“We greatly appreciate the Chairman’s efforts in Title III of the bill to reform the Consumer Financial Protection Bureau (CFPB or Bureau). This title will help to ensure the Bureau serves as a non-partisan regulator that operates within the framework of the law by giving Congress more oversight authority, taking into account the opinions of all stakeholders, and properly weighing the impact its regulations have on the availability of credit.” — Consumer Bankers Association
“NAR is pleased that the FCA [Financial CHOICE Act] includes provisions that will enhance transparency, accountability and fairness in our financial system. As a result, the FCA will help expand financial product choice and promote economic opportunity. These provisions are an important step towards making property ownership a reality for hardworking Americans and U.S. businesses.” – National Association of Realtors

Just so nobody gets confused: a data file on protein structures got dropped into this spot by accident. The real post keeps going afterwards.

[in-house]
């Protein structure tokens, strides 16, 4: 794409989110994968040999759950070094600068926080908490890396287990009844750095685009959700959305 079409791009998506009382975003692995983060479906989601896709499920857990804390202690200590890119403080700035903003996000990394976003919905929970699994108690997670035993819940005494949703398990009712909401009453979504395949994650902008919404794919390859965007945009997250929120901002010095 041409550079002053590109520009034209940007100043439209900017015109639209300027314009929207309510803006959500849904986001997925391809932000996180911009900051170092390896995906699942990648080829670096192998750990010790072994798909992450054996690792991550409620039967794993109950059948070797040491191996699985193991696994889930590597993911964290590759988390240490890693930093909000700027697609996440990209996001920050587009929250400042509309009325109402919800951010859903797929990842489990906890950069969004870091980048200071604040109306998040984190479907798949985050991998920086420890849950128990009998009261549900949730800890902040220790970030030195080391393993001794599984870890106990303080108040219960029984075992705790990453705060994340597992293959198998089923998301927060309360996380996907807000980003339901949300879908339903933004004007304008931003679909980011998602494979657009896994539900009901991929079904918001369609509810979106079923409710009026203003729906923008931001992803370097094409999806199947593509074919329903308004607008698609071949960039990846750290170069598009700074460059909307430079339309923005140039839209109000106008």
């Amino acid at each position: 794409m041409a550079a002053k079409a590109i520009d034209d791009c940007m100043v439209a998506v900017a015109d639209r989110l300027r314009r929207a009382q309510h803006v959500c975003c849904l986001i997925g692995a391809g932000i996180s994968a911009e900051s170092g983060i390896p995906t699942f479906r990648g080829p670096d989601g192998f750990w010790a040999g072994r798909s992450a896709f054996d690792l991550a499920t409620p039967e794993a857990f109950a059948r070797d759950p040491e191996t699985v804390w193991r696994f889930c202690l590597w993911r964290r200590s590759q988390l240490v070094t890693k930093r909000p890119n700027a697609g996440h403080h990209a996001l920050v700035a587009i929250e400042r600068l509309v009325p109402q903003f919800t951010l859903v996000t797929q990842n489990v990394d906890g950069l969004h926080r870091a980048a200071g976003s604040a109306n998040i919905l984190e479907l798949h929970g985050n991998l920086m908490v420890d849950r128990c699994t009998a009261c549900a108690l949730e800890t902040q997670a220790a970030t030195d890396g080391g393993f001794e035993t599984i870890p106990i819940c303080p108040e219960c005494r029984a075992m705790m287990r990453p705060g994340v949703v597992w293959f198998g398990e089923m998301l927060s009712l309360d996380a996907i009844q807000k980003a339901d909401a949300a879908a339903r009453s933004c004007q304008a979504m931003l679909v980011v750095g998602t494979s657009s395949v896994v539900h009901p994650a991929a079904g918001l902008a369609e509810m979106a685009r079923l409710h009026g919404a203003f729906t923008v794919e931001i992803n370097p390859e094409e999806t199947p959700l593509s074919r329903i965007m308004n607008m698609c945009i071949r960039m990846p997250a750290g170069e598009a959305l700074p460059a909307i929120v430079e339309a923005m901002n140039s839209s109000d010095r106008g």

“If we want the economy to improve — if we want to give all Americans the chance to prosper again — we need to put an end to Washington’s destructive regulatory agenda once and for all. Thankfully, an increasing number of elected officials in Washington are fighting against the harmful effects and unintended consequences of these onerous regulations. Leading the fight in Congress has been House Financial Services Committee Chairman Jeb Hensarling (R-TX), who recently outlined a comprehensive plan to turbocharge the American economy. His new legislation, The Financial CHOICE Act, aims to curb regulations to create opportunity and choice for investors, consumers, and entrepreneurs nationwide.” — Conservative Coalition Letter of Support
“If signed into law, the bill would end the era of too big to fail, and would move banking and financial decisions away from Beltway and back to Main Street. This bill is balanced, meets key conservative criteria, and should continue to move through the House to final passage.” — FreedomWorks